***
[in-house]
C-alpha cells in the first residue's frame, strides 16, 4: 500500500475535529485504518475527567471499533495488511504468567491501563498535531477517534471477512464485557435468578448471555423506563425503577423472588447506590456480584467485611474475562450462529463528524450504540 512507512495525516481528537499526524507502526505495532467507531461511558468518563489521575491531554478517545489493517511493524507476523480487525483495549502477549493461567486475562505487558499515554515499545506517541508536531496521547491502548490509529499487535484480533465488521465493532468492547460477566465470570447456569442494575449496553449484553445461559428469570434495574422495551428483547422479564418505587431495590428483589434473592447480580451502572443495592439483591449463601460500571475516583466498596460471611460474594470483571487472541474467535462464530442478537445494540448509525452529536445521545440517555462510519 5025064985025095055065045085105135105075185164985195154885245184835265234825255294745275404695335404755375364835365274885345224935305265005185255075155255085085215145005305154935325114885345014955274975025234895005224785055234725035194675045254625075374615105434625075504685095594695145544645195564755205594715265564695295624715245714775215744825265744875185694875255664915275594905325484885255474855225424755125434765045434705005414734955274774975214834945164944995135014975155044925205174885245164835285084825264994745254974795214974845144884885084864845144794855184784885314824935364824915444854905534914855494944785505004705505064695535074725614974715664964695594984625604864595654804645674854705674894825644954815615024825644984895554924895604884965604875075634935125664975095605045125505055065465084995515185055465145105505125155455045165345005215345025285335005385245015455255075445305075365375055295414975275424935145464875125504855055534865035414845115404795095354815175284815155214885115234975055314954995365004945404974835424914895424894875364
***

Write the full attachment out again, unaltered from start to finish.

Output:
[in-house]
C-alpha cells in the first residue's frame, strides 16, 4: 500500500475535529485504518475527567471499533495488511504468567491501563498535531477517534471477512464485557435468578448471555423506563425503577423472588447506590456480584467485611474475562450462529463528524450504540 512507512495525516481528537499526524507502526505495532467507531461511558468518563489521575491531554478517545489493517511493524507476523480487525483495549502477549493461567486475562505487558499515554515499545506517541508536531496521547491502548490509529499487535484480533465488521465493532468492547460477566465470570447456569442494575449496553449484553445461559428469570434495574422495551428483547422479564418505587431495590428483589434473592447480580451502572443495592439483591449463601460500571475516583466498596460471611460474594470483571487472541474467535462464530442478537445494540448509525452529536445521545440517555462510519 5025064985025095055065045085105135105075185164985195154885245184835265234825255294745275404695335404755375364835365274885345224935305265005185255075155255085085215145005305154935325114885345014955274975025234895005224785055234725035194675045254625075374615105434625075504685095594695145544645195564755205594715265564695295624715245714775215744825265744875185694875255664915275594905325484885255474855225424755125434765045434705005414734955274774975214834945164944995135014975155044925205174885245164835285084825264994745254974795214974845144884885084864845144794855184784885314824935364824915444854905534914855494944785505004705505064695535074725614974715664964695594984625604864595654804645674854705674894825644954815615024825644984895554924895604884965604875075634935125664975095605045125505055065465084995515185055465145105505125155455045165345005215345025285335005385245015455255075445305075365375055295414975275424935145464875125504855055534865035414845115404795095354815175284815155214885115234975055314954995365004945404974835424914895424894875364